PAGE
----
I am a PhD student currently performing data analysis for my publication and have the following problem:

Dataset: unbalanced data of around 80 firms over 20 year period (due to firms entering and leaving the industry, it is impossible to create a balanced panel, as it would be too small)

Dependent variable: A diversity measure (range 0-1). 0 and 1 are technically possible values but do not appear among the around 500 observations in my data (and I think it is unlikely that firms would have exactly 0 or 1 diversity)

Independent variables: Various continuous and dummy variables

My understanding of the existing options (might be wrong though) I understand that for non-panel data, there are a variety of options, e.g. beta regression, however it seems they can't be used for panels. One reviewer of a previous version of my paper pointed me to Papke and Wooldridge (2008), but as I understand it, this only works for balanced panels. I found the publication of Elsas and Florysiak (2013). Their approach with the DPF estimator seems quite understandable and they also explain how to implement it in Stata. However, it seems their approach, as many approaches for financial models, is for dynamic panel datasets, i.e. it includes the dependent variable's value of the preceding time period as a predictor.

My questions:

  1. Is there a method that I have overlooked(ideally easy to implement in Stata) for my problem?
  2. Does the fact that I could live with not modelling 0 and 1 help? Is there maybe a simpler solution, such as an application of beta regression on unbalanced panels?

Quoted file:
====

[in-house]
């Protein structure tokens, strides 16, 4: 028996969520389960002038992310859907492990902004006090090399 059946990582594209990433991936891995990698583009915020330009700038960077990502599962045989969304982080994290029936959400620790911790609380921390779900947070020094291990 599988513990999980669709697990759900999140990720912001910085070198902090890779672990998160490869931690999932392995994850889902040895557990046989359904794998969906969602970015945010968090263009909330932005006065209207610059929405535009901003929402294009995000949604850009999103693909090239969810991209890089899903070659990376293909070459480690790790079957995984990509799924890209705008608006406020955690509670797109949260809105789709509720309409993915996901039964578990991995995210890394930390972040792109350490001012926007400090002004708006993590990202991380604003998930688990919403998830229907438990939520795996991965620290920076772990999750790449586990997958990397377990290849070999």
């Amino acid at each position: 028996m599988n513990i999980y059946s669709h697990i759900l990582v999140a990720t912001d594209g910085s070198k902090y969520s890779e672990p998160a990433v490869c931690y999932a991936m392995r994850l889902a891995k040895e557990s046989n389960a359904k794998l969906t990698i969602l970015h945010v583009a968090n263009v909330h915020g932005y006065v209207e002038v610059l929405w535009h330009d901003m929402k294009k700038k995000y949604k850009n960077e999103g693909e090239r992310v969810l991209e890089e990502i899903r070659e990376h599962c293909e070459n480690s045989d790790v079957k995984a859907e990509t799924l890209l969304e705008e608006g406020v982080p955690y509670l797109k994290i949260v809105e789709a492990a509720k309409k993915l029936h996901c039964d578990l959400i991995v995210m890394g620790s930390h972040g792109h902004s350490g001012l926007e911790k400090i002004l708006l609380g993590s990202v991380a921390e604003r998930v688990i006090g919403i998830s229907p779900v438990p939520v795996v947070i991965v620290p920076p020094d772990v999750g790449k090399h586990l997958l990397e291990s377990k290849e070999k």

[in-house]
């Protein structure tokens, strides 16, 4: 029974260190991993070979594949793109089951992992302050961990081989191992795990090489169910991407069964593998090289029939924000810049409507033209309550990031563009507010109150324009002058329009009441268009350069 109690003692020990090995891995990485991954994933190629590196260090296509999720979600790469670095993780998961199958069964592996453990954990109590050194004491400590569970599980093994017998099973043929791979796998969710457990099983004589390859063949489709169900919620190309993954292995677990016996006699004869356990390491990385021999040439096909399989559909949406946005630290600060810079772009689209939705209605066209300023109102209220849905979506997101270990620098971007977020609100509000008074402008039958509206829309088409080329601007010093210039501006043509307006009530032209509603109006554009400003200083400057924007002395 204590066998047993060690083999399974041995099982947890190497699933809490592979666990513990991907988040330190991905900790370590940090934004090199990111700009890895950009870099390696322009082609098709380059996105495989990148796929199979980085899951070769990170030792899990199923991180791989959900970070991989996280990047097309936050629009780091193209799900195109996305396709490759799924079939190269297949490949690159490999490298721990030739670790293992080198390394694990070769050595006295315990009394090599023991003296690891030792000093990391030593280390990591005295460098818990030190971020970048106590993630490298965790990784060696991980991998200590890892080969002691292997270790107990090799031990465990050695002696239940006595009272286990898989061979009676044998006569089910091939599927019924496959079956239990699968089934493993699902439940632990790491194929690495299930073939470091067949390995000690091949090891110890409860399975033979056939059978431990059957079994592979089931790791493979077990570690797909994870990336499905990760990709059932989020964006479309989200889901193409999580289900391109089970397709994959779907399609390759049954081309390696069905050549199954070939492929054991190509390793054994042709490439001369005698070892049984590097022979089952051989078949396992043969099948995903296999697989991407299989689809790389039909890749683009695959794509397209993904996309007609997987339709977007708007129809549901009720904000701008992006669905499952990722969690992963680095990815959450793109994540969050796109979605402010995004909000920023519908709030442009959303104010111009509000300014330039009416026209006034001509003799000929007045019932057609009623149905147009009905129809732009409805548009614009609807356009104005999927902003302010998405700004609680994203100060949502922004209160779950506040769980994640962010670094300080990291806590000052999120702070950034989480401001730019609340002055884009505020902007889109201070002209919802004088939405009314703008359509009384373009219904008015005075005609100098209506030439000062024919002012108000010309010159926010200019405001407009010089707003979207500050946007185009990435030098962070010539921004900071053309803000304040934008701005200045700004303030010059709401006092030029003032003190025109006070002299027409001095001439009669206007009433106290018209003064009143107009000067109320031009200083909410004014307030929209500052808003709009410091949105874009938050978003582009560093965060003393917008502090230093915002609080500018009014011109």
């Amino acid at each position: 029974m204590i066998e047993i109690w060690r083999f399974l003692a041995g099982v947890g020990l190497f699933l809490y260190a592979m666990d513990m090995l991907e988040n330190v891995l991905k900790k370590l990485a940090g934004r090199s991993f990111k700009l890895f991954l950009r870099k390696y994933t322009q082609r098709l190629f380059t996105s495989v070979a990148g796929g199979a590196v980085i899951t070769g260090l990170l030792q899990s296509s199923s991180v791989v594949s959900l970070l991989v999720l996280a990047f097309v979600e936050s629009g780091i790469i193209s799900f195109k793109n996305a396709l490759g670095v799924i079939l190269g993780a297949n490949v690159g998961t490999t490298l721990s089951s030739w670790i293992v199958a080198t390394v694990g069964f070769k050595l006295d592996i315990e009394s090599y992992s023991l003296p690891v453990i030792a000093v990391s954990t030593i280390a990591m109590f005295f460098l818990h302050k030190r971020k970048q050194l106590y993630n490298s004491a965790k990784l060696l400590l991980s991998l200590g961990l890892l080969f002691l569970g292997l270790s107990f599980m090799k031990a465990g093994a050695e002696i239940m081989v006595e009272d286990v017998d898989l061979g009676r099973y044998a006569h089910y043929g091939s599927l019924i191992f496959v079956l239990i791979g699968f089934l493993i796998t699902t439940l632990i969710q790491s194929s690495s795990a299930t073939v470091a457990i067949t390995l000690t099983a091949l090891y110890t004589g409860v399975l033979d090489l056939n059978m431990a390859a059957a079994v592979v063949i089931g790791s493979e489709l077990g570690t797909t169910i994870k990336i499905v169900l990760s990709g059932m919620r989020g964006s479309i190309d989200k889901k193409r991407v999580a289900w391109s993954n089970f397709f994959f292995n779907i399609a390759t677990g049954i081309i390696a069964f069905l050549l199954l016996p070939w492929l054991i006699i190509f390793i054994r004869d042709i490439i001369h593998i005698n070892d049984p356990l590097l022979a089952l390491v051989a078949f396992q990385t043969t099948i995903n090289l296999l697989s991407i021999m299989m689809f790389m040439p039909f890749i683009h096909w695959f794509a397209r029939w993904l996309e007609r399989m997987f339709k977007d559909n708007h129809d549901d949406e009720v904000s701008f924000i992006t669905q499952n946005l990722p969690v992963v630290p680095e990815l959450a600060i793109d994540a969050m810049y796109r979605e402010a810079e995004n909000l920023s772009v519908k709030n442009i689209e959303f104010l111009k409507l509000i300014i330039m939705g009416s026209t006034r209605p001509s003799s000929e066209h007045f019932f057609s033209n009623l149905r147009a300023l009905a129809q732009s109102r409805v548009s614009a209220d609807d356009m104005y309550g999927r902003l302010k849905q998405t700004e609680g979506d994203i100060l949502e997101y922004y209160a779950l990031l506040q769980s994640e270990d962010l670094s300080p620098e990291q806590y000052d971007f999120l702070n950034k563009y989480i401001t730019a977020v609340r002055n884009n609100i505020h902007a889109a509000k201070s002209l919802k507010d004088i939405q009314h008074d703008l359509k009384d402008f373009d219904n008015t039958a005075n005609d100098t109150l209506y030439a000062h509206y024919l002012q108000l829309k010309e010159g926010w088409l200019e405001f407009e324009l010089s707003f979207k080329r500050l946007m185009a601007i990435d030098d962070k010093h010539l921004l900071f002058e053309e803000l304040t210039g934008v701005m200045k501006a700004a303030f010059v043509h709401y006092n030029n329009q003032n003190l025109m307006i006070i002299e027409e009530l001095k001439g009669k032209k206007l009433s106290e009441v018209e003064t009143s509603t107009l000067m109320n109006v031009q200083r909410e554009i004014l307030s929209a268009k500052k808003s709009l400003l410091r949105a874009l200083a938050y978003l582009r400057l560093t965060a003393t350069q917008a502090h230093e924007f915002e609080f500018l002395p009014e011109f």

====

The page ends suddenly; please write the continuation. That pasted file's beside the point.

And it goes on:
3. In case I use the DPF estimator methodology suggested by Elsas & Florysiak, can I drop the y(t-1) term and use it as a non-dynamic panel? Or do I need to use this term even I wold normally not include it in my model? (I would prefer not dropping any more data points due to the need for lagged variables)

Thank you!

References: Papke, L. E., & Wooldridge, J. M. (2008). Panel data methods for fractional response variables with an application to test pass rates. Journal of Econometrics, 145(1), 121-133. http://people.stern.nyu.edu/wgreene/Econometrics/Papke-Wooldridge-FractionalResponse.pdf

Elsas, R., & Florysiak, D. (2013). Dynamic capital structure adjustment and the impact of fractional dependent variables. Journal of Financial and Quantitative Analysis (JFQA), Forthcoming. Chicago https://www.researchgate.net/profile/Ralf_Elsas/publication/228252749_Dynamic_Capital_Structure_Adjustment_and_the_Impact_of_Fractional_Dependent_Variables/links/5477a71b0cf205d1687c57e0.pdf


1 Answer 1


It's not very clear what it is you want to implement. But I think you want a dynamic panel model that includes an exogenous variable $x \in (0,1)$. I think your $x$ is a continuous variable (as opposed to a binary variable), is that correct?

If that's correct, then you're contemplating a fixed effects model like, $$ y_{it} = \alpha y_{i(t-1)} + \beta x_{it} + \eta_i + \epsilon_{it} $$ where $\eta_i$ is the time-invariant fixed effect and $\epsilon_{it}$ is the i.i.d. error.

If I've understood you correctly then, in answer to your specific questions:

1) Yes, dynamic panels can be easily implemented in Stata with Roodman's xtabond2. The Stata Journal paper explaining it is here.

2) A continuous variable bounded between 0 and 1 is no problem at all, in fact its quite common (e.g., employment rate data)

3) Of course you can drop the $y_{i(t-1)}$ term and just fit a non-dynamic panel. But whether you should or not depends on a number of things including what correlative relationship are you interesting in analyzing, what (if any) theoretical model are you operationalizing, and whether your data has a dynamic / autoregressive structure in it (which requires pretesting and diagnostic testing which you should always been doing anyway).

A short and sweet overview is here.


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